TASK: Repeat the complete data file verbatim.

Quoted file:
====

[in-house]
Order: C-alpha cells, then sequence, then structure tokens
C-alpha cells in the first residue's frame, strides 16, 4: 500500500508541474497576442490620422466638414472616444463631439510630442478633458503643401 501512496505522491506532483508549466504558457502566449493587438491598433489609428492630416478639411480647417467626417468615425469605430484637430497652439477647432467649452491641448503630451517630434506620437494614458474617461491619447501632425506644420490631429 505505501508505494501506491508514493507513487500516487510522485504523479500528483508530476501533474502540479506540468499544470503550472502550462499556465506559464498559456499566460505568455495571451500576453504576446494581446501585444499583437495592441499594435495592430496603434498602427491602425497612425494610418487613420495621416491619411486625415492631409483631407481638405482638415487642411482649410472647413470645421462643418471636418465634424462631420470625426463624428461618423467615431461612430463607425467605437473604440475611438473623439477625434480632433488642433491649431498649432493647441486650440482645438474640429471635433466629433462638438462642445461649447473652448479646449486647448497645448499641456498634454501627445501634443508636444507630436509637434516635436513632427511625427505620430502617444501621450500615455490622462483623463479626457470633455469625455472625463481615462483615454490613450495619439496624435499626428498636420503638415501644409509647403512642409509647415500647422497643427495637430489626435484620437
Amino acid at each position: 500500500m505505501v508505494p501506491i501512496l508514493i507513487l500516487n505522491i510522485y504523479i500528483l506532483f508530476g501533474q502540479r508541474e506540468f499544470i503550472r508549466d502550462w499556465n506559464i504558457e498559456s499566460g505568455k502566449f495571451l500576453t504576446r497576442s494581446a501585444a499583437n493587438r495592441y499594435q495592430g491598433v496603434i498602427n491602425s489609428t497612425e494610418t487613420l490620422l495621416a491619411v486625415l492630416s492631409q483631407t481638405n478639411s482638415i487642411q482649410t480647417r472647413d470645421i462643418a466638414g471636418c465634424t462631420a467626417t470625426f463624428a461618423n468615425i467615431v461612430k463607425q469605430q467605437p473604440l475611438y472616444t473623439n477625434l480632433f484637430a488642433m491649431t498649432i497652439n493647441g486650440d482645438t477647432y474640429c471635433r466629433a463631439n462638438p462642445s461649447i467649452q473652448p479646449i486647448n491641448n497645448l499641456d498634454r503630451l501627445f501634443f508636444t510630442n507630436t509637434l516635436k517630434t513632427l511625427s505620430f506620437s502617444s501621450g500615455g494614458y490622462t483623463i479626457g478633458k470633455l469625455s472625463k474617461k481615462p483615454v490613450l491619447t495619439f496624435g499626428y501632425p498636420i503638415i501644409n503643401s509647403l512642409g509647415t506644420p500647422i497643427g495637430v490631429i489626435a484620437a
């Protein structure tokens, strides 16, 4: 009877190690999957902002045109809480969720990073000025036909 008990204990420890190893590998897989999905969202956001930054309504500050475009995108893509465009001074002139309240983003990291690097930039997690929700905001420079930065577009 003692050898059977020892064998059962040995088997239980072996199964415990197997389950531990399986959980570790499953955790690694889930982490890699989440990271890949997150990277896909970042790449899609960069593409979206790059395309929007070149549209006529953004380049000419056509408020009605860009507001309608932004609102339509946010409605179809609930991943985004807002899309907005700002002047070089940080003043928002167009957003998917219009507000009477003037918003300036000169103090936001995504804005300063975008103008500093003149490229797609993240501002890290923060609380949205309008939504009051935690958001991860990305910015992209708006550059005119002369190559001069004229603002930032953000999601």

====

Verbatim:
[in-house]
Order: C-alpha cells, then sequence, then structure tokens
C-alpha cells in the first residue's frame, strides 16, 4: 500500500508541474497576442490620422466638414472616444463631439510630442478633458503643401 501512496505522491506532483508549466504558457502566449493587438491598433489609428492630416478639411480647417467626417468615425469605430484637430497652439477647432467649452491641448503630451517630434506620437494614458474617461491619447501632425506644420490631429 505505501508505494501506491508514493507513487500516487510522485504523479500528483508530476501533474502540479506540468499544470503550472502550462499556465506559464498559456499566460505568455495571451500576453504576446494581446501585444499583437495592441499594435495592430496603434498602427491602425497612425494610418487613420495621416491619411486625415492631409483631407481638405482638415487642411482649410472647413470645421462643418471636418465634424462631420470625426463624428461618423467615431461612430463607425467605437473604440475611438473623439477625434480632433488642433491649431498649432493647441486650440482645438474640429471635433466629433462638438462642445461649447473652448479646449486647448497645448499641456498634454501627445501634443508636444507630436509637434516635436513632427511625427505620430502617444501621450500615455490622462483623463479626457470633455469625455472625463481615462483615454490613450495619439496624435499626428498636420503638415501644409509647403512642409509647415500647422497643427495637430489626435484620437
Amino acid at each position: 500500500m505505501v508505494p501506491i501512496l508514493i507513487l500516487n505522491i510522485y504523479i500528483l506532483f508530476g501533474q502540479r508541474e506540468f499544470i503550472r508549466d502550462w499556465n506559464i504558457e498559456s499566460g505568455k502566449f495571451l500576453t504576446r497576442s494581446a501585444a499583437n493587438r495592441y499594435q495592430g491598433v496603434i498602427n491602425s489609428t497612425e494610418t487613420l490620422l495621416a491619411v486625415l492630416s492631409q483631407t481638405n478639411s482638415i487642411q482649410t480647417r472647413d470645421i462643418a466638414g471636418c465634424t462631420a467626417t470625426f463624428a461618423n468615425i467615431v461612430k463607425q469605430q467605437p473604440l475611438y472616444t473623439n477625434l480632433f484637430a488642433m491649431t498649432i497652439n493647441g486650440d482645438t477647432y474640429c471635433r466629433a463631439n462638438p462642445s461649447i467649452q473652448p479646449i486647448n491641448n497645448l499641456d498634454r503630451l501627445f501634443f508636444t510630442n507630436t509637434l516635436k517630434t513632427l511625427s505620430f506620437s502617444s501621450g500615455g494614458y490622462t483623463i479626457g478633458k470633455l469625455s472625463k474617461k481615462p483615454v490613450l491619447t495619439f496624435g499626428y501632425p498636420i503638415i501644409n503643401s509647403l512642409g509647415t506644420p500647422i497643427g495637430v490631429i489626435a484620437a
């Protein structure tokens, strides 16, 4: 009877190690999957902002045109809480969720990073000025036909 008990204990420890190893590998897989999905969202956001930054309504500050475009995108893509465009001074002139309240983003990291690097930039997690929700905001420079930065577009 003692050898059977020892064998059962040995088997239980072996199964415990197997389950531990399986959980570790499953955790690694889930982490890699989440990271890949997150990277896909970042790449899609960069593409979206790059395309929007070149549209006529953004380049000419056509408020009605860009507001309608932004609102339509946010409605179809609930991943985004807002899309907005700002002047070089940080003043928002167009957003998917219009507000009477003037918003300036000169103090936001995504804005300063975008103008500093003149490229797609993240501002890290923060609380949205309008939504009051935690958001991860990305910015992209708006550059005119002369190559001069004229603002930032953000999601």